Cycle lanes are good for retail

31 May 2016

Retailers have stepped into the arguments over cycle lanes recently. Some fear losing parking spaces means losing custom. But properly designed cycle lanes and pedestrianised streets benefit shop-owners along with the rest of us.

New Zealand is coming late to the realities of congestion in industrialised nations. Nowhere is this more evident than in the debate about how we use our roads.

In the middle of hyperbole about Lycra-clad crazies vs. lazy planet-killing car drivers, some retailers have expressed fears of losing on-street parking spaces to cycle lanes. The argument is that less parking means fewer people stopping to shop. Could it drive people from high street shopping to the expansive car parks of the malls?

The cycle lanes through Henderson’s Central Park Drive and Wellington’s Newtown area have both attracted this criticism. Similar rumblings are being heard around the Rapanui – Shag Rock Cycleway and the Papanui Parallel Cycleway, both in Christchurch.

Thankfully there is growing evidence from here and overseas that retailers have nothing to fear from creating cycle-friendly roads, and in fact are likely to benefit.

Here are some examples from around the world (original list courtesy of: citylab.com

  • New York.A study in East Village found: “Convincing evidence that improved accessibility and a more welcoming street environment created by these projects generate increases in retail sales.” The installation of separated bikeways on 9th Avenue saw a 49% increase in retail revenues post-construction.  A neighbourhood survey of 420 people on First and Second avenues in Manhattan’s East Village found that aggregate spending by non-drivers accounted for 95 percent of all retail spending in the area.
  • Seattle, Washington.Sales skyrocketed on a street after a bike lane absorbed 12 street parking spaces.
  • Los Angeles, California.Replacing car lanes with bike lanes had “little effect on surrounding businesses, property values, and customer shopping patterns”. 
  • San Francisco, California.A survey of 1,187 shoppers in major retail centres found 60% arrived by transit, walking, or cycling. The researchers also found non-driving shoppers spent more per month than drivers. They visited the area more often.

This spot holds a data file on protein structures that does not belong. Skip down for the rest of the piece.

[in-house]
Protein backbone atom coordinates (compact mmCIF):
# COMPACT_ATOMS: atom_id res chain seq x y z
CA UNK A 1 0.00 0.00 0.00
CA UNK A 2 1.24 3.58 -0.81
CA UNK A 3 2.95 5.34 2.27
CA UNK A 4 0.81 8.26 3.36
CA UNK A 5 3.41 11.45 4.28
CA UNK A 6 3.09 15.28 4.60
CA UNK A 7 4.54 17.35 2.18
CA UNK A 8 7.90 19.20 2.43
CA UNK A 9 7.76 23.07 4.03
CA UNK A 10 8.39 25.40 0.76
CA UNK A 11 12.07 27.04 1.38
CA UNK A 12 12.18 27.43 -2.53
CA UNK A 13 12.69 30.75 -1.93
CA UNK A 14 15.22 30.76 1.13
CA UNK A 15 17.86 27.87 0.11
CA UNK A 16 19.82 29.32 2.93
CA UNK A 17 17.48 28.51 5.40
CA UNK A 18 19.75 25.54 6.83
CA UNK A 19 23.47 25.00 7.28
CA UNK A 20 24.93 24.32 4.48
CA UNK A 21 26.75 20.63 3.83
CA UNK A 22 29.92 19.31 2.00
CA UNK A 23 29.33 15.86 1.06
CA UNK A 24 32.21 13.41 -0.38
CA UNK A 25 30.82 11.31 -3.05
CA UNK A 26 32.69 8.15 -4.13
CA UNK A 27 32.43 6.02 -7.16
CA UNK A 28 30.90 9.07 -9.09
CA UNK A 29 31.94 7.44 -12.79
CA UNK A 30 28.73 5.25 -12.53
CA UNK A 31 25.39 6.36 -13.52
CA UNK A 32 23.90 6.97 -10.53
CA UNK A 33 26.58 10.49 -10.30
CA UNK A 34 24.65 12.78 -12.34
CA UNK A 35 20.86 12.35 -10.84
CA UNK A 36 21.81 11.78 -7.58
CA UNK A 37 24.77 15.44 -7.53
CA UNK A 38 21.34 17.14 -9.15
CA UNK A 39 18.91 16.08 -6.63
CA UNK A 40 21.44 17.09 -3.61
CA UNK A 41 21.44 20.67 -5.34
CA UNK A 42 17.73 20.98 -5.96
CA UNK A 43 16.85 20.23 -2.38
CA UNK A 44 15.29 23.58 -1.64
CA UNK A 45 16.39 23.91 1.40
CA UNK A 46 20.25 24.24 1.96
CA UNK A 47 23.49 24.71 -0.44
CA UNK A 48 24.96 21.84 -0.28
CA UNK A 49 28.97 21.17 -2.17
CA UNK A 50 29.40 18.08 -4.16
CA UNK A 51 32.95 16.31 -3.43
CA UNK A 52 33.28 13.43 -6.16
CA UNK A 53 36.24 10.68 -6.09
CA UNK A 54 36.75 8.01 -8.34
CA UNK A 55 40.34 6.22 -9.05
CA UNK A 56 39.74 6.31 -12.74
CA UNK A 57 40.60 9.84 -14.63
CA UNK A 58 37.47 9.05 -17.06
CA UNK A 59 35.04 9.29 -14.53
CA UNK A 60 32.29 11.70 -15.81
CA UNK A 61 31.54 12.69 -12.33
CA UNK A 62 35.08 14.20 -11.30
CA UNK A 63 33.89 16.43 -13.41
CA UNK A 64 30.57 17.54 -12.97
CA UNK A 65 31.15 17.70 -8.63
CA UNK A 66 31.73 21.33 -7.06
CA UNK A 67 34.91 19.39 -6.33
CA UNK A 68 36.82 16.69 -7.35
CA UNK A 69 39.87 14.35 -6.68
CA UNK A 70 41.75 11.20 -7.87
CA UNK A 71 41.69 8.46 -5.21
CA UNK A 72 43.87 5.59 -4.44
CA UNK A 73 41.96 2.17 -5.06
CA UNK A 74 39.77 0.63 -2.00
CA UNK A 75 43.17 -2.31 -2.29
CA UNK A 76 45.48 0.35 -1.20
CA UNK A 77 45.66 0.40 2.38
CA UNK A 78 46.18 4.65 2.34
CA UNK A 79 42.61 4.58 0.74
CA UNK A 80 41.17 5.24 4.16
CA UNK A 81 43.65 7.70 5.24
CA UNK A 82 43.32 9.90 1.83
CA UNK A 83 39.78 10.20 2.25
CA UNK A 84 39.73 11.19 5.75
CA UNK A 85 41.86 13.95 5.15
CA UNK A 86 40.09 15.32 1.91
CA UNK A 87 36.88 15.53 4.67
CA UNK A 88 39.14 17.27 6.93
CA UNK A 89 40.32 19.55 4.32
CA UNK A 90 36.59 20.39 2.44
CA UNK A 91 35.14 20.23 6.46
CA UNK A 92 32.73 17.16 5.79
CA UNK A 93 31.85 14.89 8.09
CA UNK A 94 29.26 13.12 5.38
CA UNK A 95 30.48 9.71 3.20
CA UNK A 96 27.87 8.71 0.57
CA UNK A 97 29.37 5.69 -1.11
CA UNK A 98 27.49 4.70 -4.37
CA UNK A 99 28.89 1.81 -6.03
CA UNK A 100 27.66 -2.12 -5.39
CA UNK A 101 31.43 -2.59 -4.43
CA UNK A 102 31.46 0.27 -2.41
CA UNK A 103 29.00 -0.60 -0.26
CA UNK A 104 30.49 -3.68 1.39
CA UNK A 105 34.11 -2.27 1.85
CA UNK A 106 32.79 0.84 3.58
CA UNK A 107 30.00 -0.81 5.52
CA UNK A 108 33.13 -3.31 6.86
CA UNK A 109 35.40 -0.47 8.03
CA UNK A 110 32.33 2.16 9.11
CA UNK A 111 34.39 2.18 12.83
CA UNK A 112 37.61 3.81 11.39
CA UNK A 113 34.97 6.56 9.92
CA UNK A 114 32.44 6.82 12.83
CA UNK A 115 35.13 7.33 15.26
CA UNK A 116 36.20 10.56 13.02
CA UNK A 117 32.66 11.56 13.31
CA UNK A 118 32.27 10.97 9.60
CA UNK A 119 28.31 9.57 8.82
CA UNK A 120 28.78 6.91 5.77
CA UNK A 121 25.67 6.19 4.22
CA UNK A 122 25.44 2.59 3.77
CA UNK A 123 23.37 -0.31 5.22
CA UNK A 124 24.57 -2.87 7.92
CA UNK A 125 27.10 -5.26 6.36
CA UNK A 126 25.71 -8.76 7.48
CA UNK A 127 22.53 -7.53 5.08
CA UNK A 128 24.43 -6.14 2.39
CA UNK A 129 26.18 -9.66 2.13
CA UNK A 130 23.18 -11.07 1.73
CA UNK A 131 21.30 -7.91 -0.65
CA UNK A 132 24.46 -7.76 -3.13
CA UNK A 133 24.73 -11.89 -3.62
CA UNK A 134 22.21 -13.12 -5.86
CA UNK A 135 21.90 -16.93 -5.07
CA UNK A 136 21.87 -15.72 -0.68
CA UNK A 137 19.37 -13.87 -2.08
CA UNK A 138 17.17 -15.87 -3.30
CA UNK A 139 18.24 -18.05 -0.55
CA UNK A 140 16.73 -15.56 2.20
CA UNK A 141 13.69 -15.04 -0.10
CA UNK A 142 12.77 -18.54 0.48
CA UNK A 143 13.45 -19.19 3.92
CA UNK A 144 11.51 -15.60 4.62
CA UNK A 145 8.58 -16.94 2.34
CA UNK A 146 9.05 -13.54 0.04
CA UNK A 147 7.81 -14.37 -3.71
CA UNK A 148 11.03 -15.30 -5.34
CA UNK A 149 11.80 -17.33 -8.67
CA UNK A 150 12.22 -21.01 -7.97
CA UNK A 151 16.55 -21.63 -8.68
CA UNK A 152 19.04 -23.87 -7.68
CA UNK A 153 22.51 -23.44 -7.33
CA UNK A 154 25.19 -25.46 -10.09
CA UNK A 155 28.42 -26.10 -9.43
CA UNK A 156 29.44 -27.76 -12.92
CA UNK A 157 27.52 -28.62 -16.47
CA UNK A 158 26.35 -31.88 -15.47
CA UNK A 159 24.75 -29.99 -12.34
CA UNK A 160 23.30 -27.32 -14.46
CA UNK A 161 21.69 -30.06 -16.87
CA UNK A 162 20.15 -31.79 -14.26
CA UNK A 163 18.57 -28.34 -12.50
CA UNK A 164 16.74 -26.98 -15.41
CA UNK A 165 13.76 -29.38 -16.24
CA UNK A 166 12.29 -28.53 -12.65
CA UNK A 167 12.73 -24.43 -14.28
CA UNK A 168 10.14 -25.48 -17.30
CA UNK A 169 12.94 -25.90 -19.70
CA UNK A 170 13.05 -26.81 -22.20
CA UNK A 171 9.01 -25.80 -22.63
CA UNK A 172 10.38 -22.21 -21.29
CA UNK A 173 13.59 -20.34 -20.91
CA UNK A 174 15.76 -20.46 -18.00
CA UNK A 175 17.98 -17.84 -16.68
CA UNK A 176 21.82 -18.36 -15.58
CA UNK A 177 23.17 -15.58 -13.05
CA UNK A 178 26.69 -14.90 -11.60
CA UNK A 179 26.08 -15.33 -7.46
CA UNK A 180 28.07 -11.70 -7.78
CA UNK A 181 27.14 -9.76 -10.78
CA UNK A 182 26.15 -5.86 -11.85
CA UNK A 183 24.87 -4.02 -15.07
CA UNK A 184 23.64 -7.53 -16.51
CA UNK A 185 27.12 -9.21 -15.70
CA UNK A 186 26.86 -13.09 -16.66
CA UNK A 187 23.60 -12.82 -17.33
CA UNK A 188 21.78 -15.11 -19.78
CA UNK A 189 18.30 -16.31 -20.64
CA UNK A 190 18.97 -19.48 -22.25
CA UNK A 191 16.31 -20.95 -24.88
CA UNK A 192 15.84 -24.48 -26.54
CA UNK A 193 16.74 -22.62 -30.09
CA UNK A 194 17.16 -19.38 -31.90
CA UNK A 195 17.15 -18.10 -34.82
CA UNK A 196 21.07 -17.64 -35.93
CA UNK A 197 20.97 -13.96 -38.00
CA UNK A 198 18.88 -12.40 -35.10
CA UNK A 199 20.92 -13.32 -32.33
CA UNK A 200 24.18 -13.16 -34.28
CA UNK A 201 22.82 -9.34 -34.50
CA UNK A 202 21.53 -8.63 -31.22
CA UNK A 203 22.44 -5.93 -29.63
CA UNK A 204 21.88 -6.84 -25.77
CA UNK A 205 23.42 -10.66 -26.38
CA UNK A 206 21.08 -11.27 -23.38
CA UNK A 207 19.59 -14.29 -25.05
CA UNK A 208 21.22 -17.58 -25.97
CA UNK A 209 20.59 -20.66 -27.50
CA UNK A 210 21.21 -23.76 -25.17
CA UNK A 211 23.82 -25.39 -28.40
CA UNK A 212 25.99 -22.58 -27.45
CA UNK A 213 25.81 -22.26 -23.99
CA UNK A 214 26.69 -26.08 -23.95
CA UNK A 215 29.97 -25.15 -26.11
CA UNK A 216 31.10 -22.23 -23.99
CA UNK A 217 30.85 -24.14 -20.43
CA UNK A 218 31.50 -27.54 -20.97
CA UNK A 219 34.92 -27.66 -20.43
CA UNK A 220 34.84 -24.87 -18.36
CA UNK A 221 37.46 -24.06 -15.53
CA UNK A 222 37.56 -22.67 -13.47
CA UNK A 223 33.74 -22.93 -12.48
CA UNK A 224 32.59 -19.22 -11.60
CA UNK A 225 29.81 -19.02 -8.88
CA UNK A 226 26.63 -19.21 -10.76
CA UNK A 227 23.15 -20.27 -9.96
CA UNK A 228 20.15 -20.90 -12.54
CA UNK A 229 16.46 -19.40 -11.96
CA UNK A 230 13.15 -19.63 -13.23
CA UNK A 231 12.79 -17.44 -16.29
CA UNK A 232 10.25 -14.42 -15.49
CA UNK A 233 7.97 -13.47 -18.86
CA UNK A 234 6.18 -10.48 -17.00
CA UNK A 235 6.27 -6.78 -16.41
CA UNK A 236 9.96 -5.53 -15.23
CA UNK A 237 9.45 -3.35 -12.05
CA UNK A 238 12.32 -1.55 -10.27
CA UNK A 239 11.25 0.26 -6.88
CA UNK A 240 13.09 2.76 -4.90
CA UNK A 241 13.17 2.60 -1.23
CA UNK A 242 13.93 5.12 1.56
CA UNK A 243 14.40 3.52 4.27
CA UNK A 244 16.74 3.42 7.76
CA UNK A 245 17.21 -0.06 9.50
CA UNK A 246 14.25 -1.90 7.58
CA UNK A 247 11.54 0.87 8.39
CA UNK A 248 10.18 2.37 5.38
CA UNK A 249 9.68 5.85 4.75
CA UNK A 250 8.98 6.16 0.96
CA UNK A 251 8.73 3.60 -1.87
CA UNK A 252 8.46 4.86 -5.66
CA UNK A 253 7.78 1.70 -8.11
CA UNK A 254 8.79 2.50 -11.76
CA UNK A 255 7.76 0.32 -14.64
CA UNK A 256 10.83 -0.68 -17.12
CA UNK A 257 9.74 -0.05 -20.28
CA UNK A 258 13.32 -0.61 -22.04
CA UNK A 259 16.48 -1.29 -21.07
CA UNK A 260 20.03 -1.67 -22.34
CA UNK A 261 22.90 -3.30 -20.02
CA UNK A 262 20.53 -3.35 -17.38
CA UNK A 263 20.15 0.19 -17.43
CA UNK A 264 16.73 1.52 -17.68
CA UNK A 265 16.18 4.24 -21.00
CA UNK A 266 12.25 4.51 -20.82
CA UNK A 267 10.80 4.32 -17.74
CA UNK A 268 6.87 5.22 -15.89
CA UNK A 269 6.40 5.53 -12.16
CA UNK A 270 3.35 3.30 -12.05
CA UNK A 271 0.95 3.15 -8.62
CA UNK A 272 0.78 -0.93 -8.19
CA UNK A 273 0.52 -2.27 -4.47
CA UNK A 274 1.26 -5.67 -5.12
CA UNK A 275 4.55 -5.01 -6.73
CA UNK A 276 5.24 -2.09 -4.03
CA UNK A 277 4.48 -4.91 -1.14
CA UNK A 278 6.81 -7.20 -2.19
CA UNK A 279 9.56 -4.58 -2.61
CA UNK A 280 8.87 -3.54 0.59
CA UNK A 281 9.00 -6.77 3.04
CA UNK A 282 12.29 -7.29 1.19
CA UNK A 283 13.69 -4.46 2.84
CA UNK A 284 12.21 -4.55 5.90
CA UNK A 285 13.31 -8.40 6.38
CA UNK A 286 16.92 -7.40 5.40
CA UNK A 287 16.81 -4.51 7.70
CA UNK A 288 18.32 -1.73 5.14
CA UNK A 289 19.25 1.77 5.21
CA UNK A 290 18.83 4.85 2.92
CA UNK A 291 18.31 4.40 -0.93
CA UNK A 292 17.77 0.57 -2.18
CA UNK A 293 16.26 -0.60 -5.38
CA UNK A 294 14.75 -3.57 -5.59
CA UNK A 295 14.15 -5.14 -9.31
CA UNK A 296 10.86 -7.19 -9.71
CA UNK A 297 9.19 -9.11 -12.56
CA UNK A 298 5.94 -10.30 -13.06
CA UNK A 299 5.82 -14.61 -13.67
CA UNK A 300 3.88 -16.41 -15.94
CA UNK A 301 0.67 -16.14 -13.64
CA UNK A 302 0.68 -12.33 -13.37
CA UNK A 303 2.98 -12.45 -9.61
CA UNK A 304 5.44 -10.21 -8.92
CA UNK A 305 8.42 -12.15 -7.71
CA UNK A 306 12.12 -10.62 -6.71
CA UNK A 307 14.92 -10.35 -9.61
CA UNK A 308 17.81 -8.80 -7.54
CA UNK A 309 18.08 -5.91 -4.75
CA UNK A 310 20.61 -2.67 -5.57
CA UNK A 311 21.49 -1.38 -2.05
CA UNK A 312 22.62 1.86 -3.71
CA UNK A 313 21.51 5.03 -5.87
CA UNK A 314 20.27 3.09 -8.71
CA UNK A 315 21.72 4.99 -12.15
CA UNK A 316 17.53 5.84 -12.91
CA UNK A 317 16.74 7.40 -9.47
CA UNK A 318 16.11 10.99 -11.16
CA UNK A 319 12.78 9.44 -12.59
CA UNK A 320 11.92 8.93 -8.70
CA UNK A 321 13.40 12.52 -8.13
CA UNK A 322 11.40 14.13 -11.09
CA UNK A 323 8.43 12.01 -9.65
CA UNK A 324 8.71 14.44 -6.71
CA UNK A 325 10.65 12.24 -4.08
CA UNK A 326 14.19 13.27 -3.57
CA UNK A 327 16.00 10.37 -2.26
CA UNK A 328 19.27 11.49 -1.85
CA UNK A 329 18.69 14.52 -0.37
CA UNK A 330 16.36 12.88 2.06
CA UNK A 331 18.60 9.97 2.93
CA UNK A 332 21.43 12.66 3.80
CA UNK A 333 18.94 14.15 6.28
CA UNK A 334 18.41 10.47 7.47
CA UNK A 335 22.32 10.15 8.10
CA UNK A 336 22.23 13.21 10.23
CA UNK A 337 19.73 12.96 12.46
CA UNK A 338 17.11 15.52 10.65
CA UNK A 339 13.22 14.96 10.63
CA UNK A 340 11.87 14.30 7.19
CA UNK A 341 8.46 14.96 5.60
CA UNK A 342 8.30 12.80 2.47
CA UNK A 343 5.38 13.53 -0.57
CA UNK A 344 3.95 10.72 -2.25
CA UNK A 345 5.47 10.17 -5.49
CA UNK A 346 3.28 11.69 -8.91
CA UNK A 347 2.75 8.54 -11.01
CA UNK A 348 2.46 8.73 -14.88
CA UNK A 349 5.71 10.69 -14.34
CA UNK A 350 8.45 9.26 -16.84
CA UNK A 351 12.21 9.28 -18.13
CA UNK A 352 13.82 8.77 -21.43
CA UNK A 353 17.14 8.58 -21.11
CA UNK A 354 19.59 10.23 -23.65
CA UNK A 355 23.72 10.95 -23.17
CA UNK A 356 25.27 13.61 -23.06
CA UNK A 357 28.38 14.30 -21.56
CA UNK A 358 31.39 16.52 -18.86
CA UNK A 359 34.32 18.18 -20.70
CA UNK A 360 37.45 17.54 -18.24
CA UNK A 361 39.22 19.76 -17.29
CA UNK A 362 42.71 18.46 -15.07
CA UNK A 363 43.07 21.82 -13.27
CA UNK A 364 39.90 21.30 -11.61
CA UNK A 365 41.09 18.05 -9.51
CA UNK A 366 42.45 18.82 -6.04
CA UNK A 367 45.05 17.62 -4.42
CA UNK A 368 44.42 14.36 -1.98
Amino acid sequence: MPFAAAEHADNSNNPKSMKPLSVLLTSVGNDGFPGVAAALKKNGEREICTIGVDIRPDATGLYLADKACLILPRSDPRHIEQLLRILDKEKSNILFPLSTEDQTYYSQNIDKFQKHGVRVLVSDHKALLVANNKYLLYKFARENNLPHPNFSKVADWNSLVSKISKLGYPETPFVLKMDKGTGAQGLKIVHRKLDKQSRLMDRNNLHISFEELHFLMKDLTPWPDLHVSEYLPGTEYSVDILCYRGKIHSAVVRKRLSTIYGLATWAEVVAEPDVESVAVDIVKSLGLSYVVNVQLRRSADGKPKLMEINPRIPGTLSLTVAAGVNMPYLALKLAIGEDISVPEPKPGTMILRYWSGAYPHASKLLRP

• Davis, California.A study of nearly 1,900 downtown shopping trips to a Target department store found cyclists made slightly more trips than drivers did. They also spent more per trip
  • Portland, Oregon.An analysis of 78 businesses found that non-drivers, including cyclists, are “competitive consumers, spending similar amounts or more, on average, than their counterparts using automobiles.” Cyclists spent less than drivers on grocery trips. They spent more at restaurants, bars, and convenience stores. The cyclists spend less per trip, but they make more trips.
  • Toronto, Canada.A survey of a shopping area found only 10% of patrons drove there. Those arriving by foot and bicycle spent the most money per month.
  • Dublin, Ireland.Retailers overestimated how many of their customers arrived by car and underestimated the number of bicycle shoppers. On a street with improved bike access cyclists spend nearly as much as drivers. 
  • London, England. A review of commercial centres concluded that retailers vastly overestimate the role free parking plays in their success.
  • Bristol, England.Retailers overestimated how far away customers lived and how many of them arrived by car.

A 2013 New Zealand study found evidence sustainable transport users make up 37% of travellers but contribute 40% of the income to shopping areas. “This suggests that, in many cases, the benefit of encouraging more sustainable transport journeys to shopping centres outweighs the cost of reallocating space and improving the urban design in shopping centres.”

The New Zealand Transport Agency’s Urban Cycleways Programme is working to make that happen. And that’s one of the reasons why the Sustainable Business Network created the Bike 2050 project.

Together with AECOM, Fulton Hogan and other key stakeholders, we are working to make urban cycling a viable transport choice, including by developing cycling infrastructure that works for everyone.

We have to make this transition to a multi-modal transport system – trains, buses, bikes, and of course cars. It is unavoidable. It may not be completely painless. But the benefits, for everybody, far outweigh the costs.

New Zealand’s population is growing. More people are moving to the cities. They all have to get around somehow. Even with projects like the Auckland City Rail Link, a lot of that is going to have to be at street level for the time being.

Bikes need less space than cars. They produce less pollution. They keep people healthy. They beat public transport over short distances. You can go direct from door to door for free whenever you want. Electric bikes now go 32 kilometres an hour, whizz up hills, and mean you get where you want to go, no sweat.

There will still be many cars in the transport system of the future, but many more of us are going to be cycling in the future. Retailers and businesses who prepare for that now will be reaping the benefits long into the future.